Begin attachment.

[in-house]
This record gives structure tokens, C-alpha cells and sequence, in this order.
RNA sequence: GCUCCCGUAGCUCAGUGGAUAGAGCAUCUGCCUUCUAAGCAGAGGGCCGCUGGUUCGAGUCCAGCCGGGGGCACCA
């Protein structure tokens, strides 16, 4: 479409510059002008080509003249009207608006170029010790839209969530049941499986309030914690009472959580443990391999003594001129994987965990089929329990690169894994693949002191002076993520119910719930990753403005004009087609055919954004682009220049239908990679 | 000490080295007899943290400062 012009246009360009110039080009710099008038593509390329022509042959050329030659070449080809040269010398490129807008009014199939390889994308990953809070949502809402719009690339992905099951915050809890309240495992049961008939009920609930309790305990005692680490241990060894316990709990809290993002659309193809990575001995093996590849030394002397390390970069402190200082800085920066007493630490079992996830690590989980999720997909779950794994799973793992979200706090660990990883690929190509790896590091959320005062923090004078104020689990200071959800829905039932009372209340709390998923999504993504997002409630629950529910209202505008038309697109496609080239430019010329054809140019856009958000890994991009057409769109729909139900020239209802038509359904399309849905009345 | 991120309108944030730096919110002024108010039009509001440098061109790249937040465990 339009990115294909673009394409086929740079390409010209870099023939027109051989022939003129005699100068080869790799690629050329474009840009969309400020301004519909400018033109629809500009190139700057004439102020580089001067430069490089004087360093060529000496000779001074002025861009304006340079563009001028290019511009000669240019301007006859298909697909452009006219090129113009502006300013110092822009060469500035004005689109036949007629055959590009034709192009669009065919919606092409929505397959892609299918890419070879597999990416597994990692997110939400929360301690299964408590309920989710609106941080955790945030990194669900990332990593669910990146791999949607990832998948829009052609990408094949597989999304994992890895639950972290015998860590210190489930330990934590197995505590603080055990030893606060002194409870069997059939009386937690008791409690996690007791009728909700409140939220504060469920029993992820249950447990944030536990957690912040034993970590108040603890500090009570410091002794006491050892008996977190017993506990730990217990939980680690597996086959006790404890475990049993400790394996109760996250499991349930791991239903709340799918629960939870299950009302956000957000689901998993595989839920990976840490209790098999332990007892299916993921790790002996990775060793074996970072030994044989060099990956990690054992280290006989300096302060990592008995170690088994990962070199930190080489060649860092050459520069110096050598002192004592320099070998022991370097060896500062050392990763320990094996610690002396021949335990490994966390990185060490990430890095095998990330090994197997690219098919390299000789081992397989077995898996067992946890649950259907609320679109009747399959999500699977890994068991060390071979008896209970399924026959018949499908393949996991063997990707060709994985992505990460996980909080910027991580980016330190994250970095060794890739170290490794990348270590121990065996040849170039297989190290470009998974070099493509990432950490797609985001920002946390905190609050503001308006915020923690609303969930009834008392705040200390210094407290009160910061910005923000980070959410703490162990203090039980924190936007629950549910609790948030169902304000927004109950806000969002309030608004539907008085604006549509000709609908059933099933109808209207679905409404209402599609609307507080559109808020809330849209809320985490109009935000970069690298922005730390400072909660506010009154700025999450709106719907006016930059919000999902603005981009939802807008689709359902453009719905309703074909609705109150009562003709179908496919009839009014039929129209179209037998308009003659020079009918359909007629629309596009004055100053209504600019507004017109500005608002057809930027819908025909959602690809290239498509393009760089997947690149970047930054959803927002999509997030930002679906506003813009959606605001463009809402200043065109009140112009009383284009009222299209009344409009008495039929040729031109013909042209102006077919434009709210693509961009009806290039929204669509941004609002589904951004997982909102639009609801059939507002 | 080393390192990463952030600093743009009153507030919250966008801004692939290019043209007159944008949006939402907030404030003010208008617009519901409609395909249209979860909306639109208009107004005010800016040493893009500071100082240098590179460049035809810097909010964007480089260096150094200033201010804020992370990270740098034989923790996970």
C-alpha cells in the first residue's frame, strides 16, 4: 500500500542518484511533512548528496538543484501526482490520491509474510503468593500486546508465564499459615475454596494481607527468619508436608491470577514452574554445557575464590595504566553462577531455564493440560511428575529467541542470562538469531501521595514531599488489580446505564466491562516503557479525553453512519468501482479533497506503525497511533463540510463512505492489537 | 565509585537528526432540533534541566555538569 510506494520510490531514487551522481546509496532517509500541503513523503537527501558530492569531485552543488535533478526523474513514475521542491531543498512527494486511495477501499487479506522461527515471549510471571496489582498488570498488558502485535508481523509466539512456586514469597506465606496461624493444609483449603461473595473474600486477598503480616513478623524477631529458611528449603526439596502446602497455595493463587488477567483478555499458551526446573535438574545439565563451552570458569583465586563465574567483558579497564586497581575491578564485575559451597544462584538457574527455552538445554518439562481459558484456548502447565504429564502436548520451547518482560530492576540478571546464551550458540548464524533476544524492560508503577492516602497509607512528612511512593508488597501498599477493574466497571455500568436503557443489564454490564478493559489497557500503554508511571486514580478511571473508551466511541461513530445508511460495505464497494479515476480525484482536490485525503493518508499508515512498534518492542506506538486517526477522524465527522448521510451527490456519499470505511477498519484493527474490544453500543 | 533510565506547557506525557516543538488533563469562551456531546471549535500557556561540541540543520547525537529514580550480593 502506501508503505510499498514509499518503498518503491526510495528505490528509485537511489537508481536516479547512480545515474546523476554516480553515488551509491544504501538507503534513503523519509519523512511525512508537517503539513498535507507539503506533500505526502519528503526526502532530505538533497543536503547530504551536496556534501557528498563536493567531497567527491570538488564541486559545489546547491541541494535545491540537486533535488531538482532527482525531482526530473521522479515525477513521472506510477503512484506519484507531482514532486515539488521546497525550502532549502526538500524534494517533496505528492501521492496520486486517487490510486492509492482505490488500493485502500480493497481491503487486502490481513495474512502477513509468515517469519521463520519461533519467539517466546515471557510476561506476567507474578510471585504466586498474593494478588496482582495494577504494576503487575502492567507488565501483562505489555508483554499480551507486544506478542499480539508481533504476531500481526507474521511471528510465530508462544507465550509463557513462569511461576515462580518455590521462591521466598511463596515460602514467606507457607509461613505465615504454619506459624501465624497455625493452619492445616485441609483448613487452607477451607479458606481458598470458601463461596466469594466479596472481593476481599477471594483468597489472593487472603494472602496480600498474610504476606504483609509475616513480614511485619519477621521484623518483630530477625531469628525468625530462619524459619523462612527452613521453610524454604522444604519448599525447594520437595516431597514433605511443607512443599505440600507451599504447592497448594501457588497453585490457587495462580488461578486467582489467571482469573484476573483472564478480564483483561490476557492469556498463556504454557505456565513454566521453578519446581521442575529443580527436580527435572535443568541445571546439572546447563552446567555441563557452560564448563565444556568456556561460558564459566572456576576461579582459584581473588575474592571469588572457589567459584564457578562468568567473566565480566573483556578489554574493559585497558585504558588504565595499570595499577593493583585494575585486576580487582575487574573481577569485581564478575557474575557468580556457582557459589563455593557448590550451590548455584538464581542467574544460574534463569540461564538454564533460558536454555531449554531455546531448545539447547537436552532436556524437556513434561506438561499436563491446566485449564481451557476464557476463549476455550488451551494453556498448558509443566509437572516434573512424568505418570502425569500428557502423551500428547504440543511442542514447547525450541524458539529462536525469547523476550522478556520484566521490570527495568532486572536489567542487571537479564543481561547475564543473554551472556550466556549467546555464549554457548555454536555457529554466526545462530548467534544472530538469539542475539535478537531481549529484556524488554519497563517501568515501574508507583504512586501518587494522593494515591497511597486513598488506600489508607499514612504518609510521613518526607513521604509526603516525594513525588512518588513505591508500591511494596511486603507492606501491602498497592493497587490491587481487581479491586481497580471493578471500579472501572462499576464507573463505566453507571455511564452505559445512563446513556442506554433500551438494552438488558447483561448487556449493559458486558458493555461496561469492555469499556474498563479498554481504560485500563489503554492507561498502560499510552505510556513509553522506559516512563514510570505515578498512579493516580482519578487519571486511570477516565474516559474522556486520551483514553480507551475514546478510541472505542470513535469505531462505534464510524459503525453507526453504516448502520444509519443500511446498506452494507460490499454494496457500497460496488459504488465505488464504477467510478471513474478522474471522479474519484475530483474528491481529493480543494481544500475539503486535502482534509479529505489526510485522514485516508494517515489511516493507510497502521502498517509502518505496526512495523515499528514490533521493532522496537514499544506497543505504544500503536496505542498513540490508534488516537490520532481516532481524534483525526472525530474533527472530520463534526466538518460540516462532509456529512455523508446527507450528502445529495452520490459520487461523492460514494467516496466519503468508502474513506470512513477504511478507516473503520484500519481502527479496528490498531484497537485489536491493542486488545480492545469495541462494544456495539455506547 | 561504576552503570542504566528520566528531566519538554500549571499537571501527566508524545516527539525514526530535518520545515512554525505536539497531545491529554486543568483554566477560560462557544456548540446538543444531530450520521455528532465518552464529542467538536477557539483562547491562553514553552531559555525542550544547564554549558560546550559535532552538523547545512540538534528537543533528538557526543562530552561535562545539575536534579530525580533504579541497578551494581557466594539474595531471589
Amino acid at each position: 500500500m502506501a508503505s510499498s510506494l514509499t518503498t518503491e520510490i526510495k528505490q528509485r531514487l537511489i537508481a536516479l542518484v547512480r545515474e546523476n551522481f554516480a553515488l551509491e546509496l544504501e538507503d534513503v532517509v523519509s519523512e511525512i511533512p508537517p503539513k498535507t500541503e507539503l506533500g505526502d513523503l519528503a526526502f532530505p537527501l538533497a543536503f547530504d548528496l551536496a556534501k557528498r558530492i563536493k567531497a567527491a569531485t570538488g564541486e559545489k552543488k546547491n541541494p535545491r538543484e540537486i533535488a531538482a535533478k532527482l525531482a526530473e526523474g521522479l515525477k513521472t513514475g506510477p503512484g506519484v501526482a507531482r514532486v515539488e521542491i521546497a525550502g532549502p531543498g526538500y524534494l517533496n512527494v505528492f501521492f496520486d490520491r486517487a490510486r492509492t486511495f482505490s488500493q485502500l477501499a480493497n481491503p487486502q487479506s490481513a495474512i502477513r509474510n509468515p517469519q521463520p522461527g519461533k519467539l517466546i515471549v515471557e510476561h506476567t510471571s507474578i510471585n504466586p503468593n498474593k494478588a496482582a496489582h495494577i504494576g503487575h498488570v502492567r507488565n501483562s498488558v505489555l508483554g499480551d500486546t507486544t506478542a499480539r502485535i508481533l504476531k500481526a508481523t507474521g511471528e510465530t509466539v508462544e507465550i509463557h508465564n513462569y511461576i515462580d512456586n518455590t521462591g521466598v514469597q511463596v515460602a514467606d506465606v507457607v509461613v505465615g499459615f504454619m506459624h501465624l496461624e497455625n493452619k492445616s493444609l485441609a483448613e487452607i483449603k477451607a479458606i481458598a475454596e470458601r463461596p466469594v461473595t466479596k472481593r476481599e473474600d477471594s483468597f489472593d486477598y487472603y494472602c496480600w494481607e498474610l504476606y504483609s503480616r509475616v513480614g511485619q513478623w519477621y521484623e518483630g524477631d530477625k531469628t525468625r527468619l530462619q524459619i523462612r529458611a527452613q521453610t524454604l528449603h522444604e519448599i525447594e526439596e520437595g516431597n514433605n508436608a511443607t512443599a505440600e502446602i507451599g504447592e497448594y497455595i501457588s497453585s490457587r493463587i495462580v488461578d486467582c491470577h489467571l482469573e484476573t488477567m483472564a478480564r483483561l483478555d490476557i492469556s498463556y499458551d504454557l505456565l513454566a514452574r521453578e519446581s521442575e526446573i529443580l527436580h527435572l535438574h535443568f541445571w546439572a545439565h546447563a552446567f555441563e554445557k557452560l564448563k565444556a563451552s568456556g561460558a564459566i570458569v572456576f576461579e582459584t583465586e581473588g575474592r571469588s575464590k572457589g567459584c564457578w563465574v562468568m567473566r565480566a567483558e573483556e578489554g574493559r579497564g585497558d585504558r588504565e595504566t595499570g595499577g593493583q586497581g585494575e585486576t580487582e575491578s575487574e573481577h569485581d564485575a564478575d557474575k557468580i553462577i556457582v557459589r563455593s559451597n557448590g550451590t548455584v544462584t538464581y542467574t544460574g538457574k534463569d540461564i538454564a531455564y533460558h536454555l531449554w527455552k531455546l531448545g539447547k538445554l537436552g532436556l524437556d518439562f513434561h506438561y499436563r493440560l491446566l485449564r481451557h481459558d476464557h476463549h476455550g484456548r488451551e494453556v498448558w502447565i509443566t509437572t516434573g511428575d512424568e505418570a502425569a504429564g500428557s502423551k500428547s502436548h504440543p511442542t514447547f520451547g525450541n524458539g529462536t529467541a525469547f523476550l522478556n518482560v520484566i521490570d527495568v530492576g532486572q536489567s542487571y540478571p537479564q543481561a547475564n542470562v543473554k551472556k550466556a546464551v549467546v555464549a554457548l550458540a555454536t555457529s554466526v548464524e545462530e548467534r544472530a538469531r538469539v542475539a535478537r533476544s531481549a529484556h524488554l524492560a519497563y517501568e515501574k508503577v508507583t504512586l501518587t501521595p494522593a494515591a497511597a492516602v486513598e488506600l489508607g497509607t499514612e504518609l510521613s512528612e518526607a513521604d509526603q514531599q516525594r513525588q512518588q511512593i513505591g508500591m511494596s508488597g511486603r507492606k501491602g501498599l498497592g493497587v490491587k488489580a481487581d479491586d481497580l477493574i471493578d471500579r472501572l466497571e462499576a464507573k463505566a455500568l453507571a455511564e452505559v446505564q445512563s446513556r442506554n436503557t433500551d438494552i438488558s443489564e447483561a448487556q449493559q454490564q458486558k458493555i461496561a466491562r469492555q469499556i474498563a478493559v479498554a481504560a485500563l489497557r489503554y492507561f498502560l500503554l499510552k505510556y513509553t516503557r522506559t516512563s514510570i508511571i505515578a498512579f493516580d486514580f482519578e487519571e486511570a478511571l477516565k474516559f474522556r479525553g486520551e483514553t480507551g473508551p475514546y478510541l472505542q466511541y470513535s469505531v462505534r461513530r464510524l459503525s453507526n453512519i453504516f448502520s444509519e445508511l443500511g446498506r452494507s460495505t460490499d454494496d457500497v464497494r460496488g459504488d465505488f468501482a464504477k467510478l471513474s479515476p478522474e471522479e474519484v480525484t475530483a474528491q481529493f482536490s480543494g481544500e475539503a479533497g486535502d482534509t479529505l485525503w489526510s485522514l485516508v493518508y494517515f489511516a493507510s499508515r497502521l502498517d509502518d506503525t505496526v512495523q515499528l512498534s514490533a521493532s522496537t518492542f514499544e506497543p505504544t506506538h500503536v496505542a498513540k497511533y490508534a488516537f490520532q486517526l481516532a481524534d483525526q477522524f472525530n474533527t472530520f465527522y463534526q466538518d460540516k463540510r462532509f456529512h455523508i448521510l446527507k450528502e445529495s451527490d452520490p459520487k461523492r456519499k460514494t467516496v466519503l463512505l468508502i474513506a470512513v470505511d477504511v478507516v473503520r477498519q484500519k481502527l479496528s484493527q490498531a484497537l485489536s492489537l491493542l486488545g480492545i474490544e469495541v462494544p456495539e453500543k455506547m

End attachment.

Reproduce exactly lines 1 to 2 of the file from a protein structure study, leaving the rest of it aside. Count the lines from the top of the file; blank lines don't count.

[in-house]
This record gives structure tokens, C-alpha cells and sequence, in this order.